President Sarkozy Vows to Introduce New French Bill Against Armenian Genocide Denial
PARIS — French President Nicolas Sarkozy on Wednesday met with representatives of French-Armenian organizations in an event dedicated to pay to Arsene Tchakarian, 95, the last survivor of the Manouchian resistance group, who fought against occupying Nazi German forces during World War II. Tchakarian was awarded with the medal of Officer of the Legion of Honor by President Sarkozy at the Elysee Palace gathering (see photo). The event brought together Armenia’s Ambassador to France, Vigen Chitechyan; Hauts-de-Seine Department Council Chairman, Patrick Devedjian; film producer Alain Terzian; world-renowned singer Charles Aznavour’s impresario, Levon Sayan; and others. .
Prior to the ceremony while meeting with representatives of the Coordination Council of Armenian Organizations of France, Sarkozy reconfirmed his commitment to introduce a new bill that criminalizes the denial of genocides, including the Armenian Genocide. He stressed that he will introduce this law proposal once he is reelected president.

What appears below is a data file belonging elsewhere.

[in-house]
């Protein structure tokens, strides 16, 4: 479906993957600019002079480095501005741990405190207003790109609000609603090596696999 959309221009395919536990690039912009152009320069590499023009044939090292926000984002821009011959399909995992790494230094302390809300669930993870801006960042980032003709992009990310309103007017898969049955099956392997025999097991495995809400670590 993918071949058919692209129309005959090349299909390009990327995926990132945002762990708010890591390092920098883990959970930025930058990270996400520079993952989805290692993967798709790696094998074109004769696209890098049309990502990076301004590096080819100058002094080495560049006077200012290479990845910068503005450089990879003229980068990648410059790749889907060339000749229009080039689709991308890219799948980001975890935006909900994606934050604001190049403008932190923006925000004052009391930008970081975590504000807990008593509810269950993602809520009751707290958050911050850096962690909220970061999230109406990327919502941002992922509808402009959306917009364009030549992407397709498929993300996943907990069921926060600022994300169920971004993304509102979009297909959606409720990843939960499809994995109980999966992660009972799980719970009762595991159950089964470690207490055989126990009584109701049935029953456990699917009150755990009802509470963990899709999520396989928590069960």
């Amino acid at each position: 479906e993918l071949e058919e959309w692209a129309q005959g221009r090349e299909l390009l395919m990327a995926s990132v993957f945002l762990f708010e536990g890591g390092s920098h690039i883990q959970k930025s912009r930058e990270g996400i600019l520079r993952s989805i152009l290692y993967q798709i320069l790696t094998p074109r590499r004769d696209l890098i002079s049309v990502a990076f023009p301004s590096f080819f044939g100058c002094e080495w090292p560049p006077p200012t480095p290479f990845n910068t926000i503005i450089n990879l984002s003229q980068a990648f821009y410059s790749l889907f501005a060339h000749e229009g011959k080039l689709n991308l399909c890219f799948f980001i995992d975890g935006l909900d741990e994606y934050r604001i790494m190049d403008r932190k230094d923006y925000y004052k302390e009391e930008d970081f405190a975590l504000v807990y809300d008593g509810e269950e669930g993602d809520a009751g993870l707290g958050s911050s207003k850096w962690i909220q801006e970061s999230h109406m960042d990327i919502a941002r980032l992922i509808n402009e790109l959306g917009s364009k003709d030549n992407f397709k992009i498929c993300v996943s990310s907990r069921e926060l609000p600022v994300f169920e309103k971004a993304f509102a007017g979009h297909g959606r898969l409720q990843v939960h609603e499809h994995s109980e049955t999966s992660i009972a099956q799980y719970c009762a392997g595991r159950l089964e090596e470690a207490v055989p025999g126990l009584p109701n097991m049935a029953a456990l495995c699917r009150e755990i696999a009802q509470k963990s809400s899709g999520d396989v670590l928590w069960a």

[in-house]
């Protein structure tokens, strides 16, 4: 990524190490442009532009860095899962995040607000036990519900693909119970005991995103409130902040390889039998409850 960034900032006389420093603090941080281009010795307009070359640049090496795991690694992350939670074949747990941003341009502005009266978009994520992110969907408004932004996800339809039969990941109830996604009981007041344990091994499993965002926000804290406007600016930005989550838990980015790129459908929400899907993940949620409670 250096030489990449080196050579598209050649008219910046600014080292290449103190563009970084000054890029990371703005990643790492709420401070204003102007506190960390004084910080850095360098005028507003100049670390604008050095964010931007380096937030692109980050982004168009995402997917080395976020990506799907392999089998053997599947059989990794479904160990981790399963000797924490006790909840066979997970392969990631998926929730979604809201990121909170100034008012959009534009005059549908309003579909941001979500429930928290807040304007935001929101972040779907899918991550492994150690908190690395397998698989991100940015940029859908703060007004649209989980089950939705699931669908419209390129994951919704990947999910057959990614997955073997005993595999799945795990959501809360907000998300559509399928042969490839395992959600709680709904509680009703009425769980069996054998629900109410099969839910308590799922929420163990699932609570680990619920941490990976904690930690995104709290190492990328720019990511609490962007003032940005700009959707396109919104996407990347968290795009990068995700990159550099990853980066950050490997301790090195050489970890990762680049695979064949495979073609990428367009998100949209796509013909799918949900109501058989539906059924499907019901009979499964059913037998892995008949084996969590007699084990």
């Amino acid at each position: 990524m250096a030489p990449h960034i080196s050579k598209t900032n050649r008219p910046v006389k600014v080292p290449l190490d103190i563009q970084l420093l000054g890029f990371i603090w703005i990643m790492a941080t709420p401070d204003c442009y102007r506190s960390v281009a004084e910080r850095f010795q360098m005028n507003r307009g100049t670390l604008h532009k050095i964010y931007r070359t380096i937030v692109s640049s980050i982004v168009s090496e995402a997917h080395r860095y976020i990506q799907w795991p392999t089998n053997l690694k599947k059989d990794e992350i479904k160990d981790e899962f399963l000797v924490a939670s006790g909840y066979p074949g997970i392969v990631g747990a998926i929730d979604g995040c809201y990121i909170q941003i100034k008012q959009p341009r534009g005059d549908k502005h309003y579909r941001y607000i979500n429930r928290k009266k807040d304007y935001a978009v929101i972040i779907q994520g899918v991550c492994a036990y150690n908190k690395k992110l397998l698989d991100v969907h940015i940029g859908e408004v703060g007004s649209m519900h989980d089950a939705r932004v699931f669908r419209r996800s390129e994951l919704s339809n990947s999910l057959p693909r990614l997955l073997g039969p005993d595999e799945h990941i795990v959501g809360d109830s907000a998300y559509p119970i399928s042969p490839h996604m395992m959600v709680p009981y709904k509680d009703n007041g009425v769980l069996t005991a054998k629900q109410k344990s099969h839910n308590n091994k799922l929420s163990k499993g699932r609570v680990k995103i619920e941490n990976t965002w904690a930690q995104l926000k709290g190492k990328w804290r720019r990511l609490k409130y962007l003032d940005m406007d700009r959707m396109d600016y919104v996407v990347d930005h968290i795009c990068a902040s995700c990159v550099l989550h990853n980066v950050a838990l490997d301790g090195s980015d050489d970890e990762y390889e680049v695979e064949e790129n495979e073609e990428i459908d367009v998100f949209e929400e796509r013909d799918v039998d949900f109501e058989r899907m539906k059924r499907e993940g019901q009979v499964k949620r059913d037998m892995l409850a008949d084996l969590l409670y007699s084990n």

“Despite the decision of the Constitutional Council, I am not resigned. The Armenian community, like others, has the right to be protected against [genocide] denialism by the law,” Sarkozy told about 100 prominent members of France’s Armenian community during an award ceremony late on Wednesday.
“So I have asked the government to prepare a new text. I can assure you of my desire to push it through, and I renew this solemn pledge in front of you,” he said in a speech at the presidential Elysee Palace in Paris.
“To all you whose families were decimated by an absolutely planned extermination, to all you who regard today as a threat the obstinate [Turkish] denialism turned into state policy, I want to tell that France is on your side to refuse, to fight and to suppress the unacceptable,” Sarkozy added.
Sarkozy first pledged to again try to criminalize Armenian Genocide denial just hours after the French court ruled on February 28 that the controversial bill infringes on the constitutionally guaranteed freedom of expression.
Sarkozy’s UMP party cautioned afterwards that a new bill will not be put forward before June because of France’s upcoming presidential and parliamentary elections. The French National Assembly has already completed its tenure for that reason.
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